After his return to work, Slaughter received an "Employee Final Warning" and was fired. According to ABM's "Employee Final Warning" and termination notice — which was signed by ABM supervisors on August 22, 1997, indicates that Slaughter refused to sign on August 25th, and contains Yacono's witnessing signature dated August 25th — Slaughter's absence on August 21 placed him one hundred percent over the absence amount allowed under the applicable collective bargaining agreement. (Yacono Aff. Ex. S.)*fn3 The basis for the dismissal — that Slaughter had been absent for twenty-one days — is not in dispute. Prior to his absences in August of 1997, none of Slaughter's absences had been designated as FMLA leave. Between February of 1996 and July 31, 1997, Slaughter had been issued a number of warnings and had been suspended twice. He had been formally warned on April 22, 1997, after eleven absences, about excessive absenteeism, and was suspended for two days on July 31, 1997, but Slaughter's suspensions were not all absence-related — as he was suspended in March 1997 for failing to complete his assigned work routine.

Slaughter filed his complaint on May 13, 1998, alleging violations of the FMLA, Title 8 of the Administrative Code of the City of New York, and Article 6 of New York's Labor Law. Oral argument was heard on the instant motion on April 14, 1999, at which time the motion was deemed fully submitted,


The instant motion seeks summary judgment on Slaughter's FMLA claim, as well as dismissal of ABM's ninth affirmative defense — collateral estoppel.*fn4

Summary judgment is appropriate only where the evidence is such that a reasonable jury could not return a verdict in favor of the non-moving party. See Anderson v. Liberty Lobby, Inc., 477 U.S. 242, 250-51, 106 S.Ct. 2505, 91 L.Ed.2d 202 (1986). Under Rule 56(c), Fed.R.Civ.P., it shall be rendered "forthwith if the pleadings, depositions, answers to interrogatories, and admissions on file, together with the affidavits . . . show that there is no genuine issue as to any material fact and that the moving party is entitled to a judgment as a matter of law." As the Second Circuit has explained:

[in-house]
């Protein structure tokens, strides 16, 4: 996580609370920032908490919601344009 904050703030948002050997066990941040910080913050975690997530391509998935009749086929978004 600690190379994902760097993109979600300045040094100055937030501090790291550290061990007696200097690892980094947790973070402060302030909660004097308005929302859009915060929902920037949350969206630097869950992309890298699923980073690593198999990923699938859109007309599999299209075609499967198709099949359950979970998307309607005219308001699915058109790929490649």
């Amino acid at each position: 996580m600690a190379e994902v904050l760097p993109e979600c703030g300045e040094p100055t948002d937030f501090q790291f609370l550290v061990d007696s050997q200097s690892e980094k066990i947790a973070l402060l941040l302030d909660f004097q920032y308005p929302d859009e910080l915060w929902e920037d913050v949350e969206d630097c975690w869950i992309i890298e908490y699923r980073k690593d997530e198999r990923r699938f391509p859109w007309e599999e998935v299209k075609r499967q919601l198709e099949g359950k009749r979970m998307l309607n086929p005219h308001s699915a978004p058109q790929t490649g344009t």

"As a general rule, all ambiguities and inferences to be
  drawn from the underlying facts should be resolved in favor
  of the party opposing the motion, and all doubts as to the
  existence of a genuine issue for trial should be resolved
  against the moving party." However, where the nonmoving party
  will bear the burden of proof at trial, Rule 56 permits the
  moving party to point to an absence of evidence to support
  an essential element of the nonmoving party's claim.

Bay v. Times Mirror Magazines, Inc., 936 F.2d 112, 116 (2d Cir. 1991) (quoting Brady v. Town of Cotchester, 863 F.2d 205, 210 (2d Cir. 1988)) (internal citations omitted). However, just as a defendant's "bald assertion, " completely unsupported by evidence, is insufficient to overcome a motion for summary judgment, Carey v. Crescenzi, 923 F.2d 18, 21 (2d Cir. 1991), so too a plaintiffs failure to provide the court with material and uncontroverced evidence affording it judgment as a matter of law merits rejection of its motion for summary judgment.

I. Slaughter's FMLA Claim

Under the FMLA, eligible employees are entitled to take "a total of 12 work-weeks of leave during any 12-month period . . . [b]ecause of a serious health condition that makes the employee unable to perform the functions of the position of such employee." 29 U.S.C. § 2612(a)(1)(D). Upon return from leave, the employee is to be restored to his or her former position or to "an equivalent position with equivalent employment benefits, pay, and other terms and conditions of employment." 29 U.S.C. § 2614(a)(1)(B). Employers may not deny or interfere with an employee's rights guaranteed by the FMLA, and are prohibited from discharging or discriminating against any eligible employee who exercises those rights. See 29 U.S.C. § 2615(a).

The FMLA directs the Secretary of Labor to issue such regulations as are necessary to carry out its provisions, see 29 U.S.C. § 2654, and such regulations have been promulgated at 29 C.F.R. § 825. To state a valid claim under the FMLA, Slaughter must plead facts showing, inter alia, that (1) he is an "eligible employee" under the FMLA, as defined in 29 U.S.C. § 2611(2); (2) ABM is an employer under the FMLA, as defined in 29 U.S.C. § 2611(4); (3) he was entitled to leave under the FMLA, as defined in 29 U.S.C. § 2612(a)(1); and (4) he gave adequate notice to ABM of his intention to take leave. See Santos v. Knitgoods Workers' Union, No. 99 Civ. 1499(BSJ), 1999 WL 397500, at *3 (S.D.N.Y. June 15, 1999); Vicioso v. Pisa Bros., Inc., No. 98 Civ. 2027(RWS), 1998 WL 355415, at *2 (S.D.N.Y. July 1, 1988).